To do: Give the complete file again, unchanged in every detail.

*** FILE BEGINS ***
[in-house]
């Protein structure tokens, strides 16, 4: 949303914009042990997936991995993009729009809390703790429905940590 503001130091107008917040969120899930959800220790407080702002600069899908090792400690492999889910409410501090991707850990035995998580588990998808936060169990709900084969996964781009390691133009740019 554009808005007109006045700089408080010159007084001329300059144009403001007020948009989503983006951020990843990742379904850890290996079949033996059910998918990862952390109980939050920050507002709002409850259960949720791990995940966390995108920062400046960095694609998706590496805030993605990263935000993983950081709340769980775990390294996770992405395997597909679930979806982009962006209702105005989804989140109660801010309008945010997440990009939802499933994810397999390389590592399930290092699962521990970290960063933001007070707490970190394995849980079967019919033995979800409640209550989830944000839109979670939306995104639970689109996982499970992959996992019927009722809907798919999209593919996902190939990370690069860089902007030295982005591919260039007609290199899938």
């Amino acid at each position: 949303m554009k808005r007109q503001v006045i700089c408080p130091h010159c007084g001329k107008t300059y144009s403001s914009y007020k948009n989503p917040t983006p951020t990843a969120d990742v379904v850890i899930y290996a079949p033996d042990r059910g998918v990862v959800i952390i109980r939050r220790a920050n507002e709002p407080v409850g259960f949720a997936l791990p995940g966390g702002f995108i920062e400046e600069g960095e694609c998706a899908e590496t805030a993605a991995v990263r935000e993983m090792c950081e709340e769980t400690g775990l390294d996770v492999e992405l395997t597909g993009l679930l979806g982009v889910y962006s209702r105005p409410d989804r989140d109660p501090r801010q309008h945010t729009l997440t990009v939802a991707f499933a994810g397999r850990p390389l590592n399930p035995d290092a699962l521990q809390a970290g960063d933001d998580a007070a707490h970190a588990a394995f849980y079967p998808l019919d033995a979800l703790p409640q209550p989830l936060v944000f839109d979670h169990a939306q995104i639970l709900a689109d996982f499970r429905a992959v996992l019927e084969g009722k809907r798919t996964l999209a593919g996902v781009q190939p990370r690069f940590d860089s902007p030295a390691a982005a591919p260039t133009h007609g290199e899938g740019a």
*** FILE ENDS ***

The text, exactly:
[in-house]
């Protein structure tokens, strides 16, 4: 949303914009042990997936991995993009729009809390703790429905940590 503001130091107008917040969120899930959800220790407080702002600069899908090792400690492999889910409410501090991707850990035995998580588990998808936060169990709900084969996964781009390691133009740019 554009808005007109006045700089408080010159007084001329300059144009403001007020948009989503983006951020990843990742379904850890290996079949033996059910998918990862952390109980939050920050507002709002409850259960949720791990995940966390995108920062400046960095694609998706590496805030993605990263935000993983950081709340769980775990390294996770992405395997597909679930979806982009962006209702105005989804989140109660801010309008945010997440990009939802499933994810397999390389590592399930290092699962521990970290960063933001007070707490970190394995849980079967019919033995979800409640209550989830944000839109979670939306995104639970689109996982499970992959996992019927009722809907798919999209593919996902190939990370690069860089902007030295982005591919260039007609290199899938």
């Amino acid at each position: 949303m554009k808005r007109q503001v006045i700089c408080p130091h010159c007084g001329k107008t300059y144009s403001s914009y007020k948009n989503p917040t983006p951020t990843a969120d990742v379904v850890i899930y290996a079949p033996d042990r059910g998918v990862v959800i952390i109980r939050r220790a920050n507002e709002p407080v409850g259960f949720a997936l791990p995940g966390g702002f995108i920062e400046e600069g960095e694609c998706a899908e590496t805030a993605a991995v990263r935000e993983m090792c950081e709340e769980t400690g775990l390294d996770v492999e992405l395997t597909g993009l679930l979806g982009v889910y962006s209702r105005p409410d989804r989140d109660p501090r801010q309008h945010t729009l997440t990009v939802a991707f499933a994810g397999r850990p390389l590592n399930p035995d290092a699962l521990q809390a970290g960063d933001d998580a007070a707490h970190a588990a394995f849980y079967p998808l019919d033995a979800l703790p409640q209550p989830l936060v944000f839109d979670h169990a939306q995104i639970l709900a689109d996982f499970r429905a992959v996992l019927e084969g009722k809907r798919t996964l999209a593919g996902v781009q190939p990370r690069f940590d860089s902007p030295a390691a982005a591919p260039t133009h007609g290199e899938g740019a």